|Are you leading engagement with your tribes?|
Lots of interesting Q & A during last week’s webinar about blogging our way to increased constituent engagement. Particularly around the relative merits of blogging vs. engaging on Facebook and other social media. Our constituents’ agenda is often a quest for meaningful social interaction; a tribal connection. At the same time, folks are looking for specific benefits — what’s in it for them? Our own agenda is dealing with time/resource constraints. Folks are strapped for time, and want to know where to get the biggest bang for their buck.
- Facebook began as a personal platform; business use at this point is huge and it can be a good choice to help build your brand . The largest segment of users is age 21-24, followed closely by 18 – 20-year-olds and 35 – 44 year-olds. Facebook has more users than any other social media platform. Trying to connect to too many people, however, can dilute the genuineness of your connections. In a survey of Facebook users, 60% said they no longer knew 20% of their “Friends” and 50% said they speak with only 20% of them. So, is this really what we think of as a community? Clearly, there are a lot of folks here who are not caring about one another on any truly engaged level.
- LinkedIn attracts business professionals; it’s great for demonstrating your business credibility and authority. One of the best ways to do this is to participate in Group Discussions and include links to your blog. You can even create yo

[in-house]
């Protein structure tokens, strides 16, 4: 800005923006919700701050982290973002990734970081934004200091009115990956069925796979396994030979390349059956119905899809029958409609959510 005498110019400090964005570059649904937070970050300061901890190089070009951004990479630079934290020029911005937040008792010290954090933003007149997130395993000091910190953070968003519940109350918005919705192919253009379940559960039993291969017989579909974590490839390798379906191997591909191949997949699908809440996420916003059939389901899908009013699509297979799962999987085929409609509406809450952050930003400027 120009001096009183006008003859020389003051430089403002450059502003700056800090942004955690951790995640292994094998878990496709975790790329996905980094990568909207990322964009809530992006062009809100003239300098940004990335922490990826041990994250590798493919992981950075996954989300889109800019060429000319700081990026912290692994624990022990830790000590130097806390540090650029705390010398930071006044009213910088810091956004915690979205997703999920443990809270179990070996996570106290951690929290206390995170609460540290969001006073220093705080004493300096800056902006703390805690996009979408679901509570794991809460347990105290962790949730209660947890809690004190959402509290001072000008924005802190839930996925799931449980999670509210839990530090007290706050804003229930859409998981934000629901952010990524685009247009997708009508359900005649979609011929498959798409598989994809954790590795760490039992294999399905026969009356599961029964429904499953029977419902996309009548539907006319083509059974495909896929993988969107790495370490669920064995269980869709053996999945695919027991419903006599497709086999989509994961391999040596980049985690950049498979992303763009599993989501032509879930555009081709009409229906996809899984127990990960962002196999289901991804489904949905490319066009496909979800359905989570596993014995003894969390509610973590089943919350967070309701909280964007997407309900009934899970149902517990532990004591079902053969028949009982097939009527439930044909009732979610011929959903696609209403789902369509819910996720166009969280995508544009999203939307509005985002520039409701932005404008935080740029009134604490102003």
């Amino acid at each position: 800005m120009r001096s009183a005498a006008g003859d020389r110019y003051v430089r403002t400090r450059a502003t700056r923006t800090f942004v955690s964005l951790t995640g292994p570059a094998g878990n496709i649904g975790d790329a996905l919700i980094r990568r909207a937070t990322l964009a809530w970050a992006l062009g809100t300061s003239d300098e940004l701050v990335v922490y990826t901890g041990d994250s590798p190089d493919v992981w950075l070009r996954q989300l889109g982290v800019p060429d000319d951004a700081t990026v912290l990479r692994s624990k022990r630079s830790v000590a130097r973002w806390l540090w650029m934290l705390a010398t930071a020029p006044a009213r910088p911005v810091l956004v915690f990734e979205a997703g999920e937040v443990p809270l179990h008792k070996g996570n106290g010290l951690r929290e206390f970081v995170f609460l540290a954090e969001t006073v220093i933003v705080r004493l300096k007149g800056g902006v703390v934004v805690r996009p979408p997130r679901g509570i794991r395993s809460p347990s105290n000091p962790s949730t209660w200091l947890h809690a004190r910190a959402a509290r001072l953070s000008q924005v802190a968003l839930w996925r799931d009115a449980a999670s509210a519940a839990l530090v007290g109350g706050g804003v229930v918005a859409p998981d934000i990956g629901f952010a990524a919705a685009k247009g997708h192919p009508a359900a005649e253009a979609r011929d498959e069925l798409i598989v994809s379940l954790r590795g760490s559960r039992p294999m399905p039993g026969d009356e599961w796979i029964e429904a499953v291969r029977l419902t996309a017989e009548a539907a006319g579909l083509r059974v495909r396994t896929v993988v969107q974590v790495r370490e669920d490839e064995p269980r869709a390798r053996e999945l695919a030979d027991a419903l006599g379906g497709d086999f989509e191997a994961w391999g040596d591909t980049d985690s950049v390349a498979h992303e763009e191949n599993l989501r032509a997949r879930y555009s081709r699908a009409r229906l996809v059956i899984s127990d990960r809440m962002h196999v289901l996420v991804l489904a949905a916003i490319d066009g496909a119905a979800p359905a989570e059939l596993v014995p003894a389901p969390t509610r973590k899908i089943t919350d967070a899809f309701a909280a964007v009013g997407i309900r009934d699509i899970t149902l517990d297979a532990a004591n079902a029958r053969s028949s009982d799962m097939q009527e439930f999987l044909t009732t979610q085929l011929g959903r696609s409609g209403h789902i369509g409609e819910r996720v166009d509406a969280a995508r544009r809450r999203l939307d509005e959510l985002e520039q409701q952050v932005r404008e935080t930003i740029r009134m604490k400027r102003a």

ur own group; then lead and participate in discussions. And you can answer general questions, demonstrating your expertise and usefulness. The largest user demographic is aged 25 – 54. 16% are age 55+. I like LinkedIn for engagement among this demographic.
- Twitter is also huge, yet it’s best for short (no more than 140 characters), to-the-point updates. It’s quick and can help us reach activists and influencers beyond our known universe of supporters. It can be used to address customer service concerns, and is great for this purpose provided you monitor your tweets and respond promptly. The largest user demographic is aged 31 – 49 (42.3%), followed closely by ages 18 -29 (41.5%). So you’ve pretty much got the under 50 crowd covered.
- Google+ has grown in popularity over the past year. It enables you to add folks to your circle(s); then create conversations in which only your circle(s) participate. You can have more than one circle and communicate separately with each. It’s a bit too soon to tell how Google+ will shake out in terms of usage; it’s essentially been in active beta up until now. At the moment, it’s used overwhelmingly by men (almost 70%), which makes sense because it’s been mostly a broadcast medium (and, I know I’m grossly stereotyping here, but women like to chat). Users include a preponderance of engineers, software developers, web designers, marketing professionals and students. I was just invited to join by a 12-year-old. If this is your demographic, go for it. This would seem to be more bonding than something like Twitter, so it’s worth exploring if you have the bandwidth.
(2) Give honest and sincere appreciation.
(3) Arouse in the other person an eager want.
All the tips provided, in my humble opinion, are much easier to implement in a blog format than on Facebook. Why? Because blog commenters tend to reveal a lot of information about themselves. So it’s easier to respond personally, sincerely and with relevant content. And the infographic also gives the nod to the importance of persuasive content. Blogs enable this, because they’re more rich and conversational. We learn here that 70% of all internet users – regardless of what other platforms they use — read a blog. I’ll wager that’s a lot more than you thought!
|What do different types of engagement signify?|